New US Ambassador to Nigeria
The new US ambassador to Nigeria, Stuart Symington, submitted his credentials to President Buhari on December 1.
You may have recognized his name. I did. His family has been well-known in US Democratic political life for generations.
His grandfather was a Missouri Senator from 1953 to 1976. And his father served in the U.S. House of Representatives for eight years to 1977.
The article in Premium Times says, “Mr. Symington has a broad background in U.S. policy, with experience supporting peacekeeping missions, democratic transition and consolidation, counter-terrorism, economic development, and public health.”
He is a career diplomat. He has spent several years in Africa and on the Africa desk. He served in Rwanda, Central African Republic, and Djibouti. He was most recently the Deputy Assistant Secretary of State for Central Africa and African Security Affairs.
I found his picture on Wikimedia.
I hope he and his wife Susan enjoy living in Nigeria.
Yale Renaming Committee
You may recall the controversy of the last couple of years about names of residential colleges at Yale University. Calhoun College’s name has been debated for decades. It became a particularly hot point of contention after the Charleston shootings.
Should the university continue to retain the name of someone deeply implicated in racist beliefs?
John C. Calhoun was born in South Carolina in 1782. He graduated from Yale in 1804. He returned home to run his family’s plantation while he practiced law. He entered public service, was elected to his state legislature and then to the federal House. He became vice-president under John Quincy Adams and Andrew Jackson.
He was a major defender of slavery. He believed in the rights of states, and he also found the institution valuable for economic reasons.
He didn’t believe that the Africans, or for that matter, native Americans, were in any way equal to white people.
Sent to Committee
After months of extended debate, the Yale President Peter Salovey announced that the name would remain. But that generated more controversy. So he appointed a committee to wrestle with the issue. They were not specifically to settle the Calhoun question. Instead, they were to “articulate principles to guide the University in deciding whether to remove ‘a historical name from a building or other prominent structure or space on campus.’”
Salovey wrote to the Yale Community on Friday to say the committee has issued its report.
He said, “Questions of naming and commemoration raise difficult but important discussions. These are complicated intellectual and moral issues faced by universities and other institutions around the world. From the outset, I have sought for Yale to bring its scholarly resources to bear on this subject of national and international import.”
I was pleased to see that Sharon Oster, my econ professor at the Yale School of Management, was on the committee. She wrote an acclaim ‘blurb’ for my memoir.
I’ve read most of the report. Its twenty-six pages are certainly clear, scholarly, and thoughtful.
I especially liked this paragraph which speaks of the expertise of Yale faculty.
“Scholars of cultures around the world wrote to share with us different ways in which renamings, for good and for ill, have symbolized change. Psychologists shared with us the findings of a literature on the effects of salient stereotypes on academic performance. Linguists brought to our attention the ways in which names can function as signals of affiliation and exclusion. Philosophers drew careful distinctions among ways of remembering.”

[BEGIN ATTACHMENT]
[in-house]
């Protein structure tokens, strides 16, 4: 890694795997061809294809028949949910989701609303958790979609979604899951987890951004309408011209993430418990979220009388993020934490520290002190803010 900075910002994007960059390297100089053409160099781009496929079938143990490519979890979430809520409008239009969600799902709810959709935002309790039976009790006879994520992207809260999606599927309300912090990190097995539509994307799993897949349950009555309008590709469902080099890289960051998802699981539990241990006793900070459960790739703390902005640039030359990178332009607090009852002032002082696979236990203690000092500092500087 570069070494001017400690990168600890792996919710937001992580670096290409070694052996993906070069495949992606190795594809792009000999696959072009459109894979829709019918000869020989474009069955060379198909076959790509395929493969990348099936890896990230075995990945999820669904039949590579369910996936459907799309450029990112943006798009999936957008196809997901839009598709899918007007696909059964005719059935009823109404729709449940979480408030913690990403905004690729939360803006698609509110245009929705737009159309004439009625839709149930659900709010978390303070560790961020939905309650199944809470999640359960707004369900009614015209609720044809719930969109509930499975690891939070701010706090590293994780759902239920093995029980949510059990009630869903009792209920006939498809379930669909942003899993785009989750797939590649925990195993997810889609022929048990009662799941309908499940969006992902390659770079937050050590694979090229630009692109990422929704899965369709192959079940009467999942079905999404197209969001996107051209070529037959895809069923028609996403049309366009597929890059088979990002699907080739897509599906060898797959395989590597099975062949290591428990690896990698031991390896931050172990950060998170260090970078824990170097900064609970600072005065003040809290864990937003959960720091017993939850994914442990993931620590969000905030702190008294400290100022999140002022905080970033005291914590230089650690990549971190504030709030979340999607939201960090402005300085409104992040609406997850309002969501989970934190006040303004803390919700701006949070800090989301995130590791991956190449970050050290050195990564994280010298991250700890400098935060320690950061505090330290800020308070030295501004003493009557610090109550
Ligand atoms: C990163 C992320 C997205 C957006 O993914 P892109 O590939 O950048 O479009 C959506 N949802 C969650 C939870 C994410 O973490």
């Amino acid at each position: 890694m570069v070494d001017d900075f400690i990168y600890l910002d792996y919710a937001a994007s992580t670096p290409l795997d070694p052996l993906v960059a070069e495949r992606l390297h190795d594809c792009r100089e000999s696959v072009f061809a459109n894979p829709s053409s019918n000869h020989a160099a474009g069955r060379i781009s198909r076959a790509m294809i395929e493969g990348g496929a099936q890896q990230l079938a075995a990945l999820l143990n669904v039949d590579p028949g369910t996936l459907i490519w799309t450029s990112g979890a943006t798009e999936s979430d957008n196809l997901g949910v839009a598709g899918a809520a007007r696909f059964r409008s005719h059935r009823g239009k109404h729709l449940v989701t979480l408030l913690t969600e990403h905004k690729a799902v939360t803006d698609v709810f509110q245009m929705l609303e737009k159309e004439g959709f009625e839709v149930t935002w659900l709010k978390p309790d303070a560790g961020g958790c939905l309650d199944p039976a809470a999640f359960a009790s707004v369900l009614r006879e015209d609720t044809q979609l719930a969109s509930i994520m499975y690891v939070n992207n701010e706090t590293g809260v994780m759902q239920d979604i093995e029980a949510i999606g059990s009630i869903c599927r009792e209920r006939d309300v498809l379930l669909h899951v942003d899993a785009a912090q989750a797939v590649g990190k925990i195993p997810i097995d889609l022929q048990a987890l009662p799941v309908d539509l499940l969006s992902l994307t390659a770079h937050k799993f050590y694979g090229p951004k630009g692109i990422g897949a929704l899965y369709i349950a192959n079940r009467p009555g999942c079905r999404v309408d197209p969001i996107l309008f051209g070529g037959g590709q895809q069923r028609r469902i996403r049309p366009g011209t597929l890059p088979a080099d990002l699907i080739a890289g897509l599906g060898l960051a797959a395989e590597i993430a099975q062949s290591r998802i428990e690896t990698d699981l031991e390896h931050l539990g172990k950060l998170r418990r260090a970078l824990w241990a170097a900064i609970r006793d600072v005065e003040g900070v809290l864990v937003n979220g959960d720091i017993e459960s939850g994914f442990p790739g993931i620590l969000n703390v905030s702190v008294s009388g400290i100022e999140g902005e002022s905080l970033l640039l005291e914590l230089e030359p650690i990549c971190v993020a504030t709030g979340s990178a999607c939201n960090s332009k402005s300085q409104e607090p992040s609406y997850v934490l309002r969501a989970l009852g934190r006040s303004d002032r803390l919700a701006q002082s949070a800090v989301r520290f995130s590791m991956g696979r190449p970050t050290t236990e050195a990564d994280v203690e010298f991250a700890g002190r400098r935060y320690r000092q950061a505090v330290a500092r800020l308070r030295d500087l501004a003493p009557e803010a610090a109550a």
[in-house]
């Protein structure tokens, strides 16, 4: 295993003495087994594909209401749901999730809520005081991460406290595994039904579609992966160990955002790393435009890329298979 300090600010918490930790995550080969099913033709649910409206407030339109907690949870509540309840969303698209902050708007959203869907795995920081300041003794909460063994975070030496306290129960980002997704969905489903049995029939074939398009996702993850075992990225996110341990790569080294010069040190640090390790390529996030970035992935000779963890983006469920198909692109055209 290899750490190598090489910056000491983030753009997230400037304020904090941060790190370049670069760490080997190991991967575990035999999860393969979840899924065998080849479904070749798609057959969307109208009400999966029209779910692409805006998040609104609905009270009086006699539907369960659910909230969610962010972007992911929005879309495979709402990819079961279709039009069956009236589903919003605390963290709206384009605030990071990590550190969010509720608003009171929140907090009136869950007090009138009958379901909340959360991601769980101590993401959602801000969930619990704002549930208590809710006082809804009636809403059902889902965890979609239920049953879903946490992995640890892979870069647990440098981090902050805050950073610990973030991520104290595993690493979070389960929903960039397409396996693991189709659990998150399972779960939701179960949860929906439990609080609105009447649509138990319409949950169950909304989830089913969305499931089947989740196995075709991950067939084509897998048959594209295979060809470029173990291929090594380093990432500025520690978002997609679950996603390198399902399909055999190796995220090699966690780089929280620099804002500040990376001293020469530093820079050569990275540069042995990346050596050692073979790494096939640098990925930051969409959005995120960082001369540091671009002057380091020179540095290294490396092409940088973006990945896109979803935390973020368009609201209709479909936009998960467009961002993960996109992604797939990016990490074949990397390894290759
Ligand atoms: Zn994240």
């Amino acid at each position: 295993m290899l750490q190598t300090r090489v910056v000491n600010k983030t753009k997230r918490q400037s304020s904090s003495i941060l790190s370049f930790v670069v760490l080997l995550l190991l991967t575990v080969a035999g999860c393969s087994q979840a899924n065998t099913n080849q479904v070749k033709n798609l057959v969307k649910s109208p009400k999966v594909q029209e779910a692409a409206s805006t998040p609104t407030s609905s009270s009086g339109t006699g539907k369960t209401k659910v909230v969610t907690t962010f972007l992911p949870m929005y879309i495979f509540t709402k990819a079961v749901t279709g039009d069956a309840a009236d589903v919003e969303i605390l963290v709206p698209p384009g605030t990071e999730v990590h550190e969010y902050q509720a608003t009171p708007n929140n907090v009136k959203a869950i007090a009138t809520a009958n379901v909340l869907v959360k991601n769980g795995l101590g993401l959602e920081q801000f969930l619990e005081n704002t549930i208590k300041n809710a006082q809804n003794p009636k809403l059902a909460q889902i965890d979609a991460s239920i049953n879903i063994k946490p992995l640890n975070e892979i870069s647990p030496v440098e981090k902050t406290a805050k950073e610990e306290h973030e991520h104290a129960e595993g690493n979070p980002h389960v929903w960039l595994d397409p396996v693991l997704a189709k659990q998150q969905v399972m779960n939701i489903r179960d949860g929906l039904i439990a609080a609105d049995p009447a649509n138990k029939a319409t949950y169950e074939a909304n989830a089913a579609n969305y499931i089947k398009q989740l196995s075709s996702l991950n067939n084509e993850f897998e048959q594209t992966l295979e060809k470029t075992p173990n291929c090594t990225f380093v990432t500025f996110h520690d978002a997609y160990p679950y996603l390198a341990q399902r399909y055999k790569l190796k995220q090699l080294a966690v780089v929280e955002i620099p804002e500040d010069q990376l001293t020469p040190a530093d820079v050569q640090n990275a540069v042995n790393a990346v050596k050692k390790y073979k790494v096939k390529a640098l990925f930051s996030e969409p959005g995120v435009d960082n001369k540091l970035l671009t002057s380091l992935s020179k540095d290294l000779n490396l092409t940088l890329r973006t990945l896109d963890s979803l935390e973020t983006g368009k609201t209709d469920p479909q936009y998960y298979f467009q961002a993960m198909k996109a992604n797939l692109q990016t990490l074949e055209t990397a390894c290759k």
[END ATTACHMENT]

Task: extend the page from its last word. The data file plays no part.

I enjoyed reading Section III A, “Renaming around the country and around the world.” Section III, B, 1. which starts on page 12, reviewed Calhoun’s life and achievements.
I was prepared to find nothing of merit. I can’t get over his views on slavery and people of color. However he was a highly respected constitutional scholar.
I loved this sentence. “In particular, and ironically, devices designed by Calhoun to protect the interests of white slaveholders are now deployed as institutional defenses of minority interests against majoritarian tyranny.”
I learned from the report that Calhoun’s name was not used after his death in 1850 because of his views on slavery. But in the 1930’s it was given to the residential college, because, “Ironically, . . . he seemed unlikely to engender controversy among the University’s students, faculty, and alumni. To the extent the name would be able to help draw students from the South, it seemed to hold out the prospect of a certain kind of diversification of the student body.”
As I learned from discussion around The Half Has Never Been Told, the 1930’s was a period when most white Americans – those in charge at Yale and other institutions – did not acknowledge the injustice or horrors of slavery.
Other institutions of higher learning have also been challenged about names and the legacy of slavery.
I wrote about Georgetown University a few months ago. That institution has been contacting descendents of slaves sold by the university in the 1800’s. They decided to offer admissions priority to these descendents.
They also decided to rename two buildings.
Attucks The School That Opened a City
I just saw the film Attucks The School That Opened a City. produced by Ted Green and Indiana Public Media. Fay Stevenson-Smith showed it for those in our Baker’s Dozen Book Group who could come to her house this afternoon.
This Indianapolis high school proudly took the name Crispus Attucks. Do you remember him? I remember the name but I’ll have to do a little research.
She attended the all-black high school and is interviewed in the film. It’s a powerful story of a community’s response to racism.
Here’s a preview.
I’ll tell you more next time.